The first of these experiences occurred when, on the day of our arrival in Sicily, our group viewed the Ancient Greek Theatre in Taormina. All my senses took in the scene. It was sunset so the lighting was perfect for viewing this ancient ruin. Through an arched opening at the front of the theatre I could see the Ionian Sea. Following the sea to the shoreline brought in sight the Gulf of Naxos where ancient Greeks landed and decided to call this part of the island home. It was the third century BC. I felt as though, by merely being here, I became a part of that history.
Our tour continued to emotionally enlarge images for me: the Temple of Concordia, the fishing village of Marsalokk, the Azure Window to name just a few.
Images became my own. When showing my personal photos to friends and family the showing came part and parcel with a knowing smile.
Among ancient ruins.
We are in Syracuse, Sicily. A piece of paper is slightly torn and the tearing is clearly heard 213 feet away. A resonance of sound so extraordinary it has garnered the world’s attention. The marvel is referred to as Dionysius Ear, Orecchio di Dionisio.
The 75 foot high limestone opening invites us to enter the 213 foot depth of the ‘S’ shaped cave. Whispers are carried on air as we make our way toward the back of the enclosure. The cave's 25 foot width allows us plenty of room to explore. Our necks crane upward to take in the cave’s entirety. Mentally climbing over the immense ‘wow’, questions of why and when formulate.
Dionysius I (432-367 BC), a cruel, suspicious and vindictive tyrant, had the acoustically adept cave built to house political prisoners. From a focal point, at the top of the cave, Dionysius was able to listen to the plans and secrets of his captives. More morosely, it has been suggested that Dionysius had the acoustically flawless cave built to amplify the screams of prisoners being tortured.
With a more plausible ‘natural origin’ explanation at hand, I dismiss it, preferring to remain in the mysterious world of Greek mythology.
The vast Archaeological Park of Neapolis contains Syracuse’s greatest concentration of ancient ruins. For me, Dionysius Ear, in the ancient quarry (Latomia del Paradiso), most effectively turned me on my 'ear'.
With 235 years under its belt this small town has its fair share of war time happenings, historical firsts and ghosts.
It is early March and Queen Street, the main street in Niagara-on-the-Lake, is relatively unpopulated. The sparseness allows for easy meandering in and out of local shops. No hustle and bustle. Sunshine is happy to be a part of this serene day. Having just come from the spa at 124 on Queen Hotel and Spa is definitely playing a role in my happy go lucky mood. Adding sweetness to the day is being here with girlfriends. The town has provided a wonderful backdrop for our girl’s weekend getaway.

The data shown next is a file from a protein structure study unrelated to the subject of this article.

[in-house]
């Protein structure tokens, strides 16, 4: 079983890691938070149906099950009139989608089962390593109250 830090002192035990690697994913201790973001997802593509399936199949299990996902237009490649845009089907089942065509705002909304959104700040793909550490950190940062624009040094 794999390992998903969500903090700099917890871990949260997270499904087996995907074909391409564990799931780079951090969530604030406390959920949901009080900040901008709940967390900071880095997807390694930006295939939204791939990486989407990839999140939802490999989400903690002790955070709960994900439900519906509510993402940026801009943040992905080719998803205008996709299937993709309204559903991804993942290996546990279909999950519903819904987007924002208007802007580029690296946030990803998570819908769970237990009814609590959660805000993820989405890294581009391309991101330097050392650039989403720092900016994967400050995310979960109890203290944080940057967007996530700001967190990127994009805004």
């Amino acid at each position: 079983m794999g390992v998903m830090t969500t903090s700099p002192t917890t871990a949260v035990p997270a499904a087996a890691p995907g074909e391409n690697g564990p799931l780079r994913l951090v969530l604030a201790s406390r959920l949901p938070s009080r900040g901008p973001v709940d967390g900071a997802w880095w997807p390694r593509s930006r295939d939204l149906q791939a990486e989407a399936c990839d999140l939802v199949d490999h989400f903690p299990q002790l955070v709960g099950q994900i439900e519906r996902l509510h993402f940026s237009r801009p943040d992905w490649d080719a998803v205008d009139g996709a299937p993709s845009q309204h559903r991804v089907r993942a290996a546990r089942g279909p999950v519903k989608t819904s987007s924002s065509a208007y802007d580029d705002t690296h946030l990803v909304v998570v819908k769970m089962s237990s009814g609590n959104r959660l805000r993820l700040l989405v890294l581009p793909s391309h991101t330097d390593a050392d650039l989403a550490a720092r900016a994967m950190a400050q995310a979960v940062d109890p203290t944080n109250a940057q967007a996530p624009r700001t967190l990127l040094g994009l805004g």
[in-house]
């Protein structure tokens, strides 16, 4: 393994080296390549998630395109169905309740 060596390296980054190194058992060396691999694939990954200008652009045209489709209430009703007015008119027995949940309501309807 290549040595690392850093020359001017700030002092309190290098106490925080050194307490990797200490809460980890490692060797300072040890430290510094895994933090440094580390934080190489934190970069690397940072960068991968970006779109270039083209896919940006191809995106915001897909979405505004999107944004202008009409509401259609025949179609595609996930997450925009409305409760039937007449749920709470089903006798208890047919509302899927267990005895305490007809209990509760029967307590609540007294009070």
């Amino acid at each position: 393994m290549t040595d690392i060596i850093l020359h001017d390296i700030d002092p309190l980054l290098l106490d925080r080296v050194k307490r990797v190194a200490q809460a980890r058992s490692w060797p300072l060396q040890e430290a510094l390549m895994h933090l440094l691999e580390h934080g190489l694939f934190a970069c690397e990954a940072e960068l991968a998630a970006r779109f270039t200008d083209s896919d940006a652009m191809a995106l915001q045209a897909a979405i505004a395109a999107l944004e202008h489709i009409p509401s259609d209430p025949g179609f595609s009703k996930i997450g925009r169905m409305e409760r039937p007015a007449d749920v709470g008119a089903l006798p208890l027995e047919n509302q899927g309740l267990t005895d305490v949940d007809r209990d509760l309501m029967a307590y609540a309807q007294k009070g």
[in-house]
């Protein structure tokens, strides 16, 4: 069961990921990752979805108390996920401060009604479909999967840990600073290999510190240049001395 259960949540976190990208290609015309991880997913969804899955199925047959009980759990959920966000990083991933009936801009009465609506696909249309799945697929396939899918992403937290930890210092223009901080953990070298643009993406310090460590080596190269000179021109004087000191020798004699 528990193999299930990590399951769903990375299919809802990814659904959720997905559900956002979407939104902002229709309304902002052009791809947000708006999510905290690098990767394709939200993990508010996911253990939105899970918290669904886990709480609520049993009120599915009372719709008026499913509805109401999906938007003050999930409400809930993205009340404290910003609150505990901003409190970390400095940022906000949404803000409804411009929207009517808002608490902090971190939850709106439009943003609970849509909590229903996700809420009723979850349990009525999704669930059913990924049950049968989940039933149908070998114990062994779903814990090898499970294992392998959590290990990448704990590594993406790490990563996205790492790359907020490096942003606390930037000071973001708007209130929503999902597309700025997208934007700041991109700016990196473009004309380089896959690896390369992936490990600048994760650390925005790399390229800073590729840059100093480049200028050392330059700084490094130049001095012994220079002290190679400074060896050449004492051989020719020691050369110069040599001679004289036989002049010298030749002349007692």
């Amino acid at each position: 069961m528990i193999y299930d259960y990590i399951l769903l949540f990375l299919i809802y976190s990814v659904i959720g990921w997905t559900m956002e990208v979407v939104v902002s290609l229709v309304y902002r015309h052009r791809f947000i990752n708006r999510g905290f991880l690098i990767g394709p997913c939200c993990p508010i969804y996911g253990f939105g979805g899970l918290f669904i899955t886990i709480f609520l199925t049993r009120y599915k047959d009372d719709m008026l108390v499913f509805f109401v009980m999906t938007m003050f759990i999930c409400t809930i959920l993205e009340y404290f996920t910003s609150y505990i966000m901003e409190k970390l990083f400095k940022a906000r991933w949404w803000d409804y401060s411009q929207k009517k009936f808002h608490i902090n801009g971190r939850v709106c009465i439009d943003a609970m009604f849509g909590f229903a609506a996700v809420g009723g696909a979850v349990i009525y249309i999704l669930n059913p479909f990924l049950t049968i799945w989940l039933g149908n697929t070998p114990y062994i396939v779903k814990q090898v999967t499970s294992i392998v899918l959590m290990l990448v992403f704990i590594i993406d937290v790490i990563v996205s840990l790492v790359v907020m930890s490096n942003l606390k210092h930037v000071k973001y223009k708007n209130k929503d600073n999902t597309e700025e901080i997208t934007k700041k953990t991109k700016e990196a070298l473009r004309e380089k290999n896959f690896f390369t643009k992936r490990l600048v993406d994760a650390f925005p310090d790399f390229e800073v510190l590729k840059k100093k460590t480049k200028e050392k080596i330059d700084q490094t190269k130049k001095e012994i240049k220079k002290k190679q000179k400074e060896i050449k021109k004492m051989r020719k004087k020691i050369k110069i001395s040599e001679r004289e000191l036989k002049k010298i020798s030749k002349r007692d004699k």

The bricks and mortar of the buildings along with the narrow two-lane main street serve to maintain the town’s simple historic ambiance. Thinking of the age of the town put me in mind of the town ghost walk I was treated to years ago. Niagara-on-the-Lake has its fair share of ghosts. Last night while dancing up a storm at the Olde Angel Inn (Ontario’s oldest operating Inn) we may have missed the rumblings of Captain Colin Swayze. Murdered by American soldiers in 1812 the Captain is said to be responsible for ghostly encounters since the Inn’s rebuilding in 1815.
Before venturing over to the Olde Angel Inn we enjoyed a dinner that had our taste buds enthralled. Treadwell is the name of the intimate establishment. The restaurant is a part of 124 on Queen Hotel and Spa (highly recommended accommodation). I have heard that cooking is an art form. I believe it. Spinning his creative magic the chef presented us with perfection. All four of us were in culinary nirvana.
Late night photos with the bronzed sculpture of Bernard Shaw set more wheels motion as to what we could experience if our stay were longer. The Shaw Festival hosted here every April to September is the only one of it’s kind. Back at our lovely hotel the four of us chatted about everything and anything until the wee hours of the morning.
The small town left me with many reason to return. Driving home I knew that Niagara-on-the-Lake had not seen the last of me.